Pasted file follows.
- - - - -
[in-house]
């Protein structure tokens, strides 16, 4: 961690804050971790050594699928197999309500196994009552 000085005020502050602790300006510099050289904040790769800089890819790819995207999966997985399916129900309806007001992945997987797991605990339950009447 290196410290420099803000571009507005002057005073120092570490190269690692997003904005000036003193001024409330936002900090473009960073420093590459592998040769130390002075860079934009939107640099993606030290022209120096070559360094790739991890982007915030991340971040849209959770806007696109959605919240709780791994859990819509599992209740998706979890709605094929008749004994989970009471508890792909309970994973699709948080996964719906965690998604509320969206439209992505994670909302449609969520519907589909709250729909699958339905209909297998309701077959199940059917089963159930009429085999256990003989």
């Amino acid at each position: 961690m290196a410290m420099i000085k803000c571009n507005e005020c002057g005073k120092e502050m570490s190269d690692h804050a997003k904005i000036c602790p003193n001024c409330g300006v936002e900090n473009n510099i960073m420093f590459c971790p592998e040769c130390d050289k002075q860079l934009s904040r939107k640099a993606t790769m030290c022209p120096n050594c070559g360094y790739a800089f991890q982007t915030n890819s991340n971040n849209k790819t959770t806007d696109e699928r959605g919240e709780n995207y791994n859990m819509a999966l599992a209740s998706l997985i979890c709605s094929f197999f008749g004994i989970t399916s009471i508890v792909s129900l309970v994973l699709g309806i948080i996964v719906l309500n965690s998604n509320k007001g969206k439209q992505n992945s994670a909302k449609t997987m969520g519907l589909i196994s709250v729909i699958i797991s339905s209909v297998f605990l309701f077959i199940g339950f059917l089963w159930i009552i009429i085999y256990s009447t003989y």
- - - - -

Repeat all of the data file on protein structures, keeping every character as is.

[in-house]
């Protein structure tokens, strides 16, 4: 961690804050971790050594699928197999309500196994009552 000085005020502050602790300006510099050289904040790769800089890819790819995207999966997985399916129900309806007001992945997987797991605990339950009447 290196410290420099803000571009507005002057005073120092570490190269690692997003904005000036003193001024409330936002900090473009960073420093590459592998040769130390002075860079934009939107640099993606030290022209120096070559360094790739991890982007915030991340971040849209959770806007696109959605919240709780791994859990819509599992209740998706979890709605094929008749004994989970009471508890792909309970994973699709948080996964719906965690998604509320969206439209992505994670909302449609969520519907589909709250729909699958339905209909297998309701077959199940059917089963159930009429085999256990003989």
């Amino acid at each position: 961690m290196a410290m420099i000085k803000c571009n507005e005020c002057g005073k120092e502050m570490s190269d690692h804050a997003k904005i000036c602790p003193n001024c409330g300006v936002e900090n473009n510099i960073m420093f590459c971790p592998e040769c130390d050289k002075q860079l934009s904040r939107k640099a993606t790769m030290c022209p120096n050594c070559g360094y790739a800089f991890q982007t915030n890819s991340n971040n849209k790819t959770t806007d696109e699928r959605g919240e709780n995207y791994n859990m819509a999966l599992a209740s998706l997985i979890c709605s094929f197999f008749g004994i989970t399916s009471i508890v792909s129900l309970v994973l699709g309806i948080i996964v719906l309500n965690s998604n509320k007001g969206k439209q992505n992945s994670a909302k449609t997987m969520g519907l589909i196994s709250v729909i699958i797991s339905s209909v297998f605990l309701f077959i199940g339950f059917l089963w159930i009552i009429i085999y256990s009447t003989y």